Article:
Column: What too many Republicans still don't understand about Donald Trump's agenda

FILE - Republican presidential candidate Donald Trump, right, answers a question as Republican presidential candidate, Sen. Marco Rubio, R-Fla., listens, during a presidential debate March 10, 2016, in Coral Gables, Fla. President Joe Biden is out to win some votes by scoring laughs at the expense of former President Trump, but Trump can get away with name-calling that would backfire on other candidates. After Rubio joked about Trump having "small hands" — suggesting that another part of him was small too, Trump swung back by saying, "I guarantee you there's no problem." (AP Photo/Wilfredo Lee, File)
Sen. Marco Rubio (R-Fla.), left, and Donald Trump during a presidential debate in 2016. Rubio, a onetime Trump rival now hoping to become his running mate, recently expressed support for changing the Republican platform to reflect Trump's latest position on abortion. (Wilfredo Lee / Associated Press)

Donald Trump isn’t normally thought of as a consensus-builder, but in one sense that’s exactly what he is. Many of Trump’s most ardent fans and foes alike believe he is the leader of a political movement with a clear and defined set of principles and goals. They disagree only on whether that agenda is good or bad.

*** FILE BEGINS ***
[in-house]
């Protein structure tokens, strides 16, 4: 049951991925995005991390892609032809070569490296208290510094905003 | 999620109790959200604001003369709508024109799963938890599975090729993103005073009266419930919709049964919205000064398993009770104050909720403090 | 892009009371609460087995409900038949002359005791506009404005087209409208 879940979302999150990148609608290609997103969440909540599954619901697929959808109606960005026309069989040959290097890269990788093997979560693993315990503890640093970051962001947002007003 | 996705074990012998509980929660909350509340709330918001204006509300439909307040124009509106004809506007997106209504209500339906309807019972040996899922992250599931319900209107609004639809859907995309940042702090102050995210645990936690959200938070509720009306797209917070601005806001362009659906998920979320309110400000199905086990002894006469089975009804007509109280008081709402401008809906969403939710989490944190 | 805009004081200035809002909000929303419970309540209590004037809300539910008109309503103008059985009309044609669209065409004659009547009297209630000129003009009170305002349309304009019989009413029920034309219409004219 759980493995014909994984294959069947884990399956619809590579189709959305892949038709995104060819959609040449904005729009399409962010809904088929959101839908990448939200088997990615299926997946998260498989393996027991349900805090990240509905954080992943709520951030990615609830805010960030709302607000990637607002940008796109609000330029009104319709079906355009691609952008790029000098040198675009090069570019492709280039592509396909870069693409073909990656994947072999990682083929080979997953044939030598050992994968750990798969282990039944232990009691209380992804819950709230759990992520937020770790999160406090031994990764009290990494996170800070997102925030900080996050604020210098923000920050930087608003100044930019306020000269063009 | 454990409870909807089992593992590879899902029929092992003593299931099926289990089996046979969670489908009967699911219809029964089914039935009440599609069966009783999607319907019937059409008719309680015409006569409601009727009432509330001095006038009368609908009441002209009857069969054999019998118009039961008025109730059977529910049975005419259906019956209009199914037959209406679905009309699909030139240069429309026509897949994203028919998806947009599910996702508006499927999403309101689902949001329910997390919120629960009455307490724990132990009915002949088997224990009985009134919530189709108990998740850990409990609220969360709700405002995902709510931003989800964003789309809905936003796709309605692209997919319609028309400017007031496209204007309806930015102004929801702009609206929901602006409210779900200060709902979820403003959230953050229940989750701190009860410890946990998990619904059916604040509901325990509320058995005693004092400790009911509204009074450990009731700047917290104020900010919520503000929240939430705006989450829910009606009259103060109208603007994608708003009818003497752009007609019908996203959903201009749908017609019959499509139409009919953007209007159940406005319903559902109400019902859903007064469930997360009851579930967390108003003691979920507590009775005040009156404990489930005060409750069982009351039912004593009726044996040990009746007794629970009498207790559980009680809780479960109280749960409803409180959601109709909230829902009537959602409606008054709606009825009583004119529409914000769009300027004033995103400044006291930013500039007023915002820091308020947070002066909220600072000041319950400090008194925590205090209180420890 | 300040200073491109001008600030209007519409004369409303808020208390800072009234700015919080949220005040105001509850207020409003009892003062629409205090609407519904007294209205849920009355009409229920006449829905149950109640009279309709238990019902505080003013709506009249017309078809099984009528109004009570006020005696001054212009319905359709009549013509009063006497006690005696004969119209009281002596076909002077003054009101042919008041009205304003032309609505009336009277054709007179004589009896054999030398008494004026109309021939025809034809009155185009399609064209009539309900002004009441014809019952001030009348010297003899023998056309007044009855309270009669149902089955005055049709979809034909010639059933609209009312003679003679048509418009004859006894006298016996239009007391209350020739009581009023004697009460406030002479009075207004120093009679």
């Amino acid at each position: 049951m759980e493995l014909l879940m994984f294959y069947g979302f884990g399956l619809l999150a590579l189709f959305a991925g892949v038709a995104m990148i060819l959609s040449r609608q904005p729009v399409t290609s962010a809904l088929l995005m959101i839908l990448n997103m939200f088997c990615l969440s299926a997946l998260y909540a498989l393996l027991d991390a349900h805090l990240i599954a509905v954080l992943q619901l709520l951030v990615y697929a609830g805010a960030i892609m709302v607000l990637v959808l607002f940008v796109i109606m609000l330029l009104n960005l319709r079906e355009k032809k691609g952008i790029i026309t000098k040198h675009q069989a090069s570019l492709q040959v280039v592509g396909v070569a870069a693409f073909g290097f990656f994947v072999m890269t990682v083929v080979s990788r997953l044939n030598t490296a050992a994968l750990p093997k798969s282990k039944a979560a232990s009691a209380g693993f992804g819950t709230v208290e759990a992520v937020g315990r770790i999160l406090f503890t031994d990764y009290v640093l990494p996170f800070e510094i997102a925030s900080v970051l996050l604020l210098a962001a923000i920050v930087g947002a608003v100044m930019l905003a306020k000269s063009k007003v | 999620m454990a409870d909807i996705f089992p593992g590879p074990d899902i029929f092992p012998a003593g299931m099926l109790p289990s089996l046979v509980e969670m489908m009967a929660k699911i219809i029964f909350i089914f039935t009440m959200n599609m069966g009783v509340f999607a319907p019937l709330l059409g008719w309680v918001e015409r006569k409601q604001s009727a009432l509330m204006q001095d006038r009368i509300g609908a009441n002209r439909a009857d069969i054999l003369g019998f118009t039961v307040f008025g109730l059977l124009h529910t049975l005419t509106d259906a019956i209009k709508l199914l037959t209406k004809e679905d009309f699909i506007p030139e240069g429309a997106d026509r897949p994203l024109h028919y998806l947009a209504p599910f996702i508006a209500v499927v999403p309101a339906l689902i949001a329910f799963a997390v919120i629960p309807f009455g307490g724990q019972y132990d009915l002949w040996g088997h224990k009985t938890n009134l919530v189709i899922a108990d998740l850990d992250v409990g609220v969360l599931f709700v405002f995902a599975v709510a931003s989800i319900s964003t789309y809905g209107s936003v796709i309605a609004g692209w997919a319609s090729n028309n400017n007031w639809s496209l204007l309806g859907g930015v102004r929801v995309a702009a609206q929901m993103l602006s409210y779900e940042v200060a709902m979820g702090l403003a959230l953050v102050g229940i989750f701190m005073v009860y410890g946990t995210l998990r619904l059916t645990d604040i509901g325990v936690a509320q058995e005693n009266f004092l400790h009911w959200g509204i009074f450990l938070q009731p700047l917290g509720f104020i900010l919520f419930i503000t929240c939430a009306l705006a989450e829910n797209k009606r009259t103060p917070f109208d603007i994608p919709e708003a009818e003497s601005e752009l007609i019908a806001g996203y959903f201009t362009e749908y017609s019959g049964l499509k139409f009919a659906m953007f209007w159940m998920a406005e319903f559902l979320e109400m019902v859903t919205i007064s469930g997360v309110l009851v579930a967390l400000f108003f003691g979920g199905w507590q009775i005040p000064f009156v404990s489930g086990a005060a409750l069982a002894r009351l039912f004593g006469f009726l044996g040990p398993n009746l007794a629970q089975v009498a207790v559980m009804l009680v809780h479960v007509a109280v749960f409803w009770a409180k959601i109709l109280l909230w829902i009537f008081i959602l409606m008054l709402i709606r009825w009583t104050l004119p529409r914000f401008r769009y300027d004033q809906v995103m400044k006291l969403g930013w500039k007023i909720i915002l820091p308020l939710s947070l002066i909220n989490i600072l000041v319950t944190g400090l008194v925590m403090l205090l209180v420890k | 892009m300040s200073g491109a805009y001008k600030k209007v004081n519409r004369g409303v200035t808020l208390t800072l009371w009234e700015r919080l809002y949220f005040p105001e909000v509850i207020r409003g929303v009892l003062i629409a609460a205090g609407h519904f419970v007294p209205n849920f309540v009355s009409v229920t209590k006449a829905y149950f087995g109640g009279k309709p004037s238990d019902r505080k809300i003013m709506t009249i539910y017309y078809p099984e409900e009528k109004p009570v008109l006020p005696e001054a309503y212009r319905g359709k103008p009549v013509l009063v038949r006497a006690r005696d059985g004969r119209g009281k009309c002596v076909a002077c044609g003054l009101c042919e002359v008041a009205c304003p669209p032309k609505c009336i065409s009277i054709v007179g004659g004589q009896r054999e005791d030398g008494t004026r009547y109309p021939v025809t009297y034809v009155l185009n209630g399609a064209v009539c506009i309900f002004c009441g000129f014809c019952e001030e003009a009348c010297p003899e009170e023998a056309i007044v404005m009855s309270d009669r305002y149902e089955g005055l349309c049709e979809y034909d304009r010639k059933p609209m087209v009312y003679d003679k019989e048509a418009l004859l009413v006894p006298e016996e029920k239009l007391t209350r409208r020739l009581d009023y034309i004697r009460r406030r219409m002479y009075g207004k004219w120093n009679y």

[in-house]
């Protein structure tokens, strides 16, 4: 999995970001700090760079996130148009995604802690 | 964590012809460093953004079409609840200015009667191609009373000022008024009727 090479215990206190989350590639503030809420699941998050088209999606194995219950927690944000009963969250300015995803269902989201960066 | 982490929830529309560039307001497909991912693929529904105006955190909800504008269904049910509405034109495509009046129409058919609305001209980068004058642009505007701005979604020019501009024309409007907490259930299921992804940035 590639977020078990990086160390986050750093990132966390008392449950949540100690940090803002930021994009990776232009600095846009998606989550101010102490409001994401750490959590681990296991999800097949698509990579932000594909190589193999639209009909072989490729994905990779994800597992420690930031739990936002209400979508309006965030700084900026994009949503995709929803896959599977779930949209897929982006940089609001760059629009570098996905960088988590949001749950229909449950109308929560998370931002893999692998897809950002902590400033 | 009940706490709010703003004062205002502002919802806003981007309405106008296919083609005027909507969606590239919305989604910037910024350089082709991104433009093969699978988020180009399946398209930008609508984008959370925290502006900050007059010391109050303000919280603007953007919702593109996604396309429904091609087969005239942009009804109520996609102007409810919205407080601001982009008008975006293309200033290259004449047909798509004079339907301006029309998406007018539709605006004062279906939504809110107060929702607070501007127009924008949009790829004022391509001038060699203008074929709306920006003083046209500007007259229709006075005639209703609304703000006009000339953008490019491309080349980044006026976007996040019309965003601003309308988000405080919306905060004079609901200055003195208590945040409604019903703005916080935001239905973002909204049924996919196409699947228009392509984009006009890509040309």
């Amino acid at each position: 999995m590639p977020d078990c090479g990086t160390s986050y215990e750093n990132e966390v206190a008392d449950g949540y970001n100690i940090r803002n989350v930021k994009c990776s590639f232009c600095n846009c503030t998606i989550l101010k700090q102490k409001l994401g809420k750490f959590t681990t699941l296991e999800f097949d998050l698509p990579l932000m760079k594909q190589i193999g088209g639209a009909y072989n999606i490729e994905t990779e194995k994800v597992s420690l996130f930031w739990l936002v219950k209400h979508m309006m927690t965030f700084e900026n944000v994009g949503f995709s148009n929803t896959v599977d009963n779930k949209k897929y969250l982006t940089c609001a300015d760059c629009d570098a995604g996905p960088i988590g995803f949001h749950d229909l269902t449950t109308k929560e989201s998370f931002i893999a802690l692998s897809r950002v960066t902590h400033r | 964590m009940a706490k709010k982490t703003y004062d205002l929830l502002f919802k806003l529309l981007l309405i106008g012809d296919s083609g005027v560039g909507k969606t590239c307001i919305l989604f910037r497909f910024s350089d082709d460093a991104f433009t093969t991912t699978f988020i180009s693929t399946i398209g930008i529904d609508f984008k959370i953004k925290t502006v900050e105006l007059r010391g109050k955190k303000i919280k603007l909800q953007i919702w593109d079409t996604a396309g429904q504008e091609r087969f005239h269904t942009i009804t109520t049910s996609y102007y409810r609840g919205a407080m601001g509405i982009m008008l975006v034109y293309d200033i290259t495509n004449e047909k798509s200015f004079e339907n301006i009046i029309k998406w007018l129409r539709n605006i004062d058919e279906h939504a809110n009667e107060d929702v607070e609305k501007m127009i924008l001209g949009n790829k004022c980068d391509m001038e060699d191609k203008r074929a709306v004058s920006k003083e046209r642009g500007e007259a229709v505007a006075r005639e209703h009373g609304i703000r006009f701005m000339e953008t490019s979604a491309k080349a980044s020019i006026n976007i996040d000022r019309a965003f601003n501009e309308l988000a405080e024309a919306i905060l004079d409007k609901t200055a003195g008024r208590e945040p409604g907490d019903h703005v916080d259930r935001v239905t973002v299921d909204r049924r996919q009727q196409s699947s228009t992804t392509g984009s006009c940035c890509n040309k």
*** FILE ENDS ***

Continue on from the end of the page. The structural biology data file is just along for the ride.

The tendency to cast Trump as a tool of the ideological right serves the purposes of both sides. The right needs to believe Trump is a warrior for its causes to justify its support for him, and the left wants to believe the same to justify its opposition.

I’ll concede that this is not an outlandish view. It’s certainly how he ran in 2016, when he promised in many respects to be an instrument of the Republican base’s will. He even quite brilliantly agreed to a list of potential Supreme Court appointments compiled by the Heritage Foundation and the Federalist Society to reassure skeptical conservatives that he would be their servant. And since he left office, Trump has frequently told right-wing groups that he remains their loyal champion. So maybe you can’t blame people for believing him.

Read more: Goldberg: The latest sign that Republicans are abandoning even their most deeply held principles

Or maybe you can. While the notion that Trump is an ideological conservative isn’t outlandish, it is outdated. It’s certainly true that if Trump is reelected, he will do things that please the GOP and conservatives. But let’s not get the causality backward: His supporters will like what he does — and his enemies will hate it — because Trump did it. They’ll look up the arguments later.

Right-wing apologists’ attempt to construct an intellectually consistent Trumpism is one of the oldest stories of the Trump era. And time and again, Trump has beclowned them for it.

Consider the recent humiliation of Kevin Roberts, the Heritage Foundation’s president. Roberts has worked tirelessly to turn the storied think tank into the ideological avant-garde of Trumpism. Along with a who’s-who of former Trump administration officials and conservative groups, he launched Project 2025 as both a playbook for another Trump term and a how-to manual for the true believers the group is screening to staff the administration.